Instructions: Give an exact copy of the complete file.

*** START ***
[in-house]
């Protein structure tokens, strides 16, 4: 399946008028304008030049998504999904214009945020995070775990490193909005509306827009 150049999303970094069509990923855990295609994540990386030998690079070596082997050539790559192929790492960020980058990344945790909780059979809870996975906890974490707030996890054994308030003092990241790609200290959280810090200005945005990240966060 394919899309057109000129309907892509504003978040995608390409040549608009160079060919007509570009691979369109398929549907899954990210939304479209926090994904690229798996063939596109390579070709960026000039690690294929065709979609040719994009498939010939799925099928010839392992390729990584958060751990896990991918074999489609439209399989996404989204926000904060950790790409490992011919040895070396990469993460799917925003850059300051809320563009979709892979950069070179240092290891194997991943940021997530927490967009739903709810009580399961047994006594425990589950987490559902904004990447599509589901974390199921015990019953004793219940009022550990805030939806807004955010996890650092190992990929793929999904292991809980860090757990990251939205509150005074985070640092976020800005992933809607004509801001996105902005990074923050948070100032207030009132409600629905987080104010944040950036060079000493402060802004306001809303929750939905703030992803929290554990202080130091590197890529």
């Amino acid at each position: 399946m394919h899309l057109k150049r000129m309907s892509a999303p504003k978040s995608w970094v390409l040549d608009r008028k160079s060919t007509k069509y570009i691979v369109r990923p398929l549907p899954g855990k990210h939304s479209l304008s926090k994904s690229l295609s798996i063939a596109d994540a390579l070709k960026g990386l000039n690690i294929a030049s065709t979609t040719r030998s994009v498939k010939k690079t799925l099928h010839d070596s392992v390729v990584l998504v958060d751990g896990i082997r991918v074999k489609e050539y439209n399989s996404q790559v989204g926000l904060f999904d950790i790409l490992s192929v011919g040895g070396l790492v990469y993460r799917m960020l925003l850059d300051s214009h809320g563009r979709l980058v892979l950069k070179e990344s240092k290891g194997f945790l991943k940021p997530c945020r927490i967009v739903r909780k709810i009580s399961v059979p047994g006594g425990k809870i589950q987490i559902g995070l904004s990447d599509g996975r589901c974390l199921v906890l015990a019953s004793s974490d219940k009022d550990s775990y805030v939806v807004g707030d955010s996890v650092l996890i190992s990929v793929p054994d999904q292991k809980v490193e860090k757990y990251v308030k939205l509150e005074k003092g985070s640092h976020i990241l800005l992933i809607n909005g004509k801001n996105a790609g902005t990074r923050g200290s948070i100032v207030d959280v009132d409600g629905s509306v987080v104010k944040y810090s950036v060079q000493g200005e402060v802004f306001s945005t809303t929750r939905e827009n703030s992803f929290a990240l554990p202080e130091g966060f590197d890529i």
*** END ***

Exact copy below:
[in-house]
């Protein structure tokens, strides 16, 4: 399946008028304008030049998504999904214009945020995070775990490193909005509306827009 150049999303970094069509990923855990295609994540990386030998690079070596082997050539790559192929790492960020980058990344945790909780059979809870996975906890974490707030996890054994308030003092990241790609200290959280810090200005945005990240966060 394919899309057109000129309907892509504003978040995608390409040549608009160079060919007509570009691979369109398929549907899954990210939304479209926090994904690229798996063939596109390579070709960026000039690690294929065709979609040719994009498939010939799925099928010839392992390729990584958060751990896990991918074999489609439209399989996404989204926000904060950790790409490992011919040895070396990469993460799917925003850059300051809320563009979709892979950069070179240092290891194997991943940021997530927490967009739903709810009580399961047994006594425990589950987490559902904004990447599509589901974390199921015990019953004793219940009022550990805030939806807004955010996890650092190992990929793929999904292991809980860090757990990251939205509150005074985070640092976020800005992933809607004509801001996105902005990074923050948070100032207030009132409600629905987080104010944040950036060079000493402060802004306001809303929750939905703030992803929290554990202080130091590197890529």
């Amino acid at each position: 399946m394919h899309l057109k150049r000129m309907s892509a999303p504003k978040s995608w970094v390409l040549d608009r008028k160079s060919t007509k069509y570009i691979v369109r990923p398929l549907p899954g855990k990210h939304s479209l304008s926090k994904s690229l295609s798996i063939a596109d994540a390579l070709k960026g990386l000039n690690i294929a030049s065709t979609t040719r030998s994009v498939k010939k690079t799925l099928h010839d070596s392992v390729v990584l998504v958060d751990g896990i082997r991918v074999k489609e050539y439209n399989s996404q790559v989204g926000l904060f999904d950790i790409l490992s192929v011919g040895g070396l790492v990469y993460r799917m960020l925003l850059d300051s214009h809320g563009r979709l980058v892979l950069k070179e990344s240092k290891g194997f945790l991943k940021p997530c945020r927490i967009v739903r909780k709810i009580s399961v059979p047994g006594g425990k809870i589950q987490i559902g995070l904004s990447d599509g996975r589901c974390l199921v906890l015990a019953s004793s974490d219940k009022d550990s775990y805030v939806v807004g707030d955010s996890v650092l996890i190992s990929v793929p054994d999904q292991k809980v490193e860090k757990y990251v308030k939205l509150e005074k003092g985070s640092h976020i990241l800005l992933i809607n909005g004509k801001n996105a790609g902005t990074r923050g200290s948070i100032v207030d959280v009132d409600g629905s509306v987080v104010k944040y810090s950036v060079q000493g200005e402060v802004f306001s945005t809303t929750r939905e827009n703030s992803f929290a990240l554990p202080e130091g966060f590197d890529i």